Public Affairs & Media Relations
October noteworthy month for Dean Etta Pisano
Staff Reports | News Center | November 12, 2013
|Dr. Etta Pisano, dean of the College of Medicine, received funding for the Advance program and she received the|
Dr. Helen Taussig Living Legacy Award.
|Anne Thompson/Digital Imaging|
A handful of women scientists at The Medical University of South Carolina’s College of Medicine are making history as the first recipients from a medical school to receive funding by the National Science Foundation’s Advance program.
The principal investigator on the Advance (Increasing the Participation and Advancement of Women in Academic Science and Engineering Careers) program is breast imaging pioneer and dean of the College of Medicine, Etta D. Pisano, M.D. October was a particularly noteworthy month for Pisano. In addition to receiving funding for the Advance program, Pisano also was presented the Dr. Helen Taussig Living Legacy Award for her groundbreaking work in breast cancer screening. See that story below.
Established in 2001, the Advance program seeks to not only substantially boost the number of women and others underrepresented in academic science and engineering, but also to improve the way they advance through their careers. The project, funded at the College of Medicine (COM), is titled ARROWS (Advancement, Recruitment and Retention of Women in Science), and will receive $650,000 over four years. Pisano and COM faculty including Ashli J. Sheidow, Ph.D. (psychiatry), Tamara Nowling, Ph.D. (medicine), Cristina Lopez, Ph.D. (psychiatry), and Rosalie Crouch, Ph.D. (ophthalmology) will implement the program.
The ARROWS project aims to increase the number of women in academic science and change the trajectory of women’s careers in a field that historically has been dominated by men serving in leadership positions. The team will put forth a package of practices and policies that specifically will benefit basic science women in the immediate environment of a single medical school. Hopefully, this approach also will serve to usher a culture of change within other medical schools across the U.S. by helping them recruit, retain and advance women scientists, including ethnic minority women.
“We’ve come a long way. Women now lead medical schools and other big and important ventures. But, there aren't enough of us in leadership or in science. This NSF grant will help us develop methods to improve support for the careers of women in science at MUSC and other similar institutions,” Pisano said. “Women in STEM disciplines – which are science, technology, engineering and math, are finding it very challenging to succeed. ARROWS will be a step toward changing what's possible for women in science.”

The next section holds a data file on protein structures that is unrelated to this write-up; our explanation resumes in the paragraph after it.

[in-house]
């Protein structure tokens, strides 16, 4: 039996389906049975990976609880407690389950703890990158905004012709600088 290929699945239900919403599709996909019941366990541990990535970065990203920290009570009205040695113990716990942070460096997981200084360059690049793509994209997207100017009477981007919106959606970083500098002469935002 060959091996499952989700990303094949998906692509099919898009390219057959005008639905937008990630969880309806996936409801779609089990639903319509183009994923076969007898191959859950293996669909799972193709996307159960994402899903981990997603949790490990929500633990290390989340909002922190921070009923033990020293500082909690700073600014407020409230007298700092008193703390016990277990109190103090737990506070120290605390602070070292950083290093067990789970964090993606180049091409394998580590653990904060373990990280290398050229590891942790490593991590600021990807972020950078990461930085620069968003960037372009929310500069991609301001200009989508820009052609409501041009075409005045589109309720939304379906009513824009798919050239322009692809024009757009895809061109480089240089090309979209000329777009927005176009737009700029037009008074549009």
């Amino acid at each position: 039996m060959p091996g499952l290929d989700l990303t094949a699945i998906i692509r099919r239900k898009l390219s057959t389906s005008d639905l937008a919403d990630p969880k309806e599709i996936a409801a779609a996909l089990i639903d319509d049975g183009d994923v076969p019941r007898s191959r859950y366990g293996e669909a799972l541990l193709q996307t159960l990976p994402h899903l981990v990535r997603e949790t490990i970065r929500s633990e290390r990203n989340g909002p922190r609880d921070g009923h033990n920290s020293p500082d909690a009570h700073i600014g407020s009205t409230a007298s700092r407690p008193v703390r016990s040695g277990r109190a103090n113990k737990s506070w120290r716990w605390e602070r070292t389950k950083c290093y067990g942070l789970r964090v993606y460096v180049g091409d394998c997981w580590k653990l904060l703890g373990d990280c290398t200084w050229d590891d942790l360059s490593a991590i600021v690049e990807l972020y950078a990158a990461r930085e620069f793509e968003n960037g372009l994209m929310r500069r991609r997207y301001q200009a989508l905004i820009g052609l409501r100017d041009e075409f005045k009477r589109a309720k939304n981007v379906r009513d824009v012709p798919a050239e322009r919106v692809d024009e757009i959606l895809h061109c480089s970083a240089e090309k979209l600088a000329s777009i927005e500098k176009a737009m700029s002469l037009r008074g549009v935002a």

Sheidow, ARROWS co-principal investigator, said medical schools employ a third of the nation’s academic scientists, and one quarter of medical school faculty are academic scientists. “Interestingly, more women scientists are employed at medical schools than men scientists. Women scientists in medical schools face unique challenges compared to scientists in traditional academic settings. This project is designed to target those challenges.”
Etta Pisano, M.D., dean of the College of Medicine received the Dr. Helen Taussig Living Legacy Award for her groundbreaking work in breast cancer screening.
Pisano was among five honorees celebrated for their historic achievements at the Third Annual de Pizan Honors, held Oct. 9, at the Mead Center for American Theater in Washington, D.C. Sponsored by the National Women’s History Museum, the awards honor those who have shaped history through their unique contributions. The honors are named in memory of Christine de Pizan, author of “The Book of the City of Ladies” that was written in 1405. De Pizan is recognized as the first woman to chronicle women’s achievements at a time when women appeared to have no documented place in history. Pisano joined Denyce Graves, a mezzo-soprano opera singer; Sally Jewell, U.S. Secretary of the Interior; Phylicia Rashad, a well-known entertainer; and Ken Burns, a documentary filmmaker as a 2013 Living Legend honoree.
“To be recognized for your life’s work with the Dr. Helen Taussig Living Legacy Award by an organization like the National Women’s History Museum is, to say the least, humbling. It serves as an inspiration as we continue to advance breast imaging research and it provides a moment to pause and recognize women pioneers in medicine like Dr. Taussig, who forever changed our place in this field,” Pisano said.
Pisano joined MUSC in July 2010. Her life’s work has focused on the development and testing of imaging technology for the early detection and diagnosis of breast cancer. She is widely known for serving as principal investigator of the largest clinical trial ever conducted by a radiologist. The Digital Mammographic Imaging Screening Trial enrolled nearly 50,000 women in a study comparing digital to film mammography, the results of which were published in 2005 in the New England Journal of Medicine.
A champion of diversity, mentoring and work-life balance, Pisano is a mother of four and one of only about approximately a dozen women medical school deans in the country. She is the first at MUSC.